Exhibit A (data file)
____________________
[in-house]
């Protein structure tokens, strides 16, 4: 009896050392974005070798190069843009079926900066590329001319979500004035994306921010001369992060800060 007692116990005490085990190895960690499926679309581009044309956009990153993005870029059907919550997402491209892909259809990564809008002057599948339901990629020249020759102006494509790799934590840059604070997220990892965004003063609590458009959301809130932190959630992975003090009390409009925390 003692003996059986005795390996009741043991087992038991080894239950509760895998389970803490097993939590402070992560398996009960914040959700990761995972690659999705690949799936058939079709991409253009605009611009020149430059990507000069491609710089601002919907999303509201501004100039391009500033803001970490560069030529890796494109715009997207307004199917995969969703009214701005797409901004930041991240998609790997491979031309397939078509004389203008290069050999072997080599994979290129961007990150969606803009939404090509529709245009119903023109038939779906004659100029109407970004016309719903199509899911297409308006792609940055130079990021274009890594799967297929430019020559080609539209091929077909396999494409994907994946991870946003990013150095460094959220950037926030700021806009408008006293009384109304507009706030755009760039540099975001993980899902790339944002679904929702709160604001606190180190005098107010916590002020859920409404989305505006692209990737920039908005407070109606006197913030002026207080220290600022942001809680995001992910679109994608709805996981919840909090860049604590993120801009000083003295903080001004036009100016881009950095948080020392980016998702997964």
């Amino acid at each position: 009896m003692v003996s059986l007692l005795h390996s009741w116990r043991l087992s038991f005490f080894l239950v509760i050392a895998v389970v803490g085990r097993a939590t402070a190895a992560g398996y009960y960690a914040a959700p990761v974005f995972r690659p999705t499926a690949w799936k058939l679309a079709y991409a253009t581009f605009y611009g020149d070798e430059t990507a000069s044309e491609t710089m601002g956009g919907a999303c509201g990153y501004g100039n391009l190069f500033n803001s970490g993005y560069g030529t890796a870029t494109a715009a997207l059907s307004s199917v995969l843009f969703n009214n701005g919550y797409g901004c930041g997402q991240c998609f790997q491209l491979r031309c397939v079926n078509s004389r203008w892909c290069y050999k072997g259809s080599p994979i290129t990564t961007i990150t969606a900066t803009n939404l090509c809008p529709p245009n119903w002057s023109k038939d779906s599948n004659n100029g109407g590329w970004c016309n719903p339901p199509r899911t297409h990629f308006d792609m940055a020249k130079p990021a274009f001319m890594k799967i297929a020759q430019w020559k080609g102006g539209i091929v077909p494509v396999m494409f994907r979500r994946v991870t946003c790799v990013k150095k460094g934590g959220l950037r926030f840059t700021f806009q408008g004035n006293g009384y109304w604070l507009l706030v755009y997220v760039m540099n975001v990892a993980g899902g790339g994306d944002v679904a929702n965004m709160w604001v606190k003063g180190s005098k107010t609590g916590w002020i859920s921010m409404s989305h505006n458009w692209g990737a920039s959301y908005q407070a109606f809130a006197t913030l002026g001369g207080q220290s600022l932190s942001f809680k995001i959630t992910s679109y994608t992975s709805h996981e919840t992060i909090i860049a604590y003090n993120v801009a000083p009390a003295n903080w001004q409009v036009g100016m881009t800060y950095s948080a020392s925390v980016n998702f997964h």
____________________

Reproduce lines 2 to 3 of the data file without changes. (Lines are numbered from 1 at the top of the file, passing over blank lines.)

């Protein structure tokens, strides 16, 4: 009896050392974005070798190069843009079926900066590329001319979500004035994306921010001369992060800060 007692116990005490085990190895960690499926679309581009044309956009990153993005870029059907919550997402491209892909259809990564809008002057599948339901990629020249020759102006494509790799934590840059604070997220990892965004003063609590458009959301809130932190959630992975003090009390409009925390 003692003996059986005795390996009741043991087992038991080894239950509760895998389970803490097993939590402070992560398996009960914040959700990761995972690659999705690949799936058939079709991409253009605009611009020149430059990507000069491609710089601002919907999303509201501004100039391009500033803001970490560069030529890796494109715009997207307004199917995969969703009214701005797409901004930041991240998609790997491979031309397939078509004389203008290069050999072997080599994979290129961007990150969606803009939404090509529709245009119903023109038939779906004659100029109407970004016309719903199509899911297409308006792609940055130079990021274009890594799967297929430019020559080609539209091929077909396999494409994907994946991870946003990013150095460094959220950037926030700021806009408008006293009384109304507009706030755009760039540099975001993980899902790339944002679904929702709160604001606190180190005098107010916590002020859920409404989305505006692209990737920039908005407070109606006197913030002026207080220290600022942001809680995001992910679109994608709805996981919840909090860049604590993120801009000083003295903080001004036009100016881009950095948080020392980016998702997964």
């Amino acid at each position: 009896m003692v003996s059986l007692l005795h390996s009741w116990r043991l087992s038991f005490f080894l239950v509760i050392a895998v389970v803490g085990r097993a939590t402070a190895a992560g398996y009960y960690a914040a959700p990761v974005f995972r690659p999705t499926a690949w799936k058939l679309a079709y991409a253009t581009f605009y611009g020149d070798e430059t990507a000069s044309e491609t710089m601002g956009g919907a999303c509201g990153y501004g100039n391009l190069f500033n803001s970490g993005y560069g030529t890796a870029t494109a715009a997207l059907s307004s199917v995969l843009f969703n009214n701005g919550y797409g901004c930041g997402q991240c998609f790997q491209l491979r031309c397939v079926n078509s004389r203008w892909c290069y050999k072997g259809s080599p994979i290129t990564t961007i990150t969606a900066t803009n939404l090509c809008p529709p245009n119903w002057s023109k038939d779906s599948n004659n100029g109407g590329w970004c016309n719903p339901p199509r899911t297409h990629f308006d792609m940055a020249k130079p990021a274009f001319m890594k799967i297929a020759q430019w020559k080609g102006g539209i091929v077909p494509v396999m494409f994907r979500r994946v991870t946003c790799v990013k150095k460094g934590g959220l950037r926030f840059t700021f806009q408008g004035n006293g009384y109304w604070l507009l706030v755009y997220v760039m540099n975001v990892a993980g899902g790339g994306d944002v679904a929702n965004m709160w604001v606190k003063g180190s005098k107010t609590g916590w002020i859920s921010m409404s989305h505006n458009w692209g990737a920039s959301y908005q407070a109606f809130a006197t913030l002026g001369g207080q220290s600022l932190s942001f809680k995001i959630t992910s679109y994608t992975s709805h996981e919840t992060i909090i860049a604590y003090n993120v801009a000083p009390a003295n903080w001004q409009v036009g100016m881009t800060y950095s948080a020392s925390v980016n998702f997964h």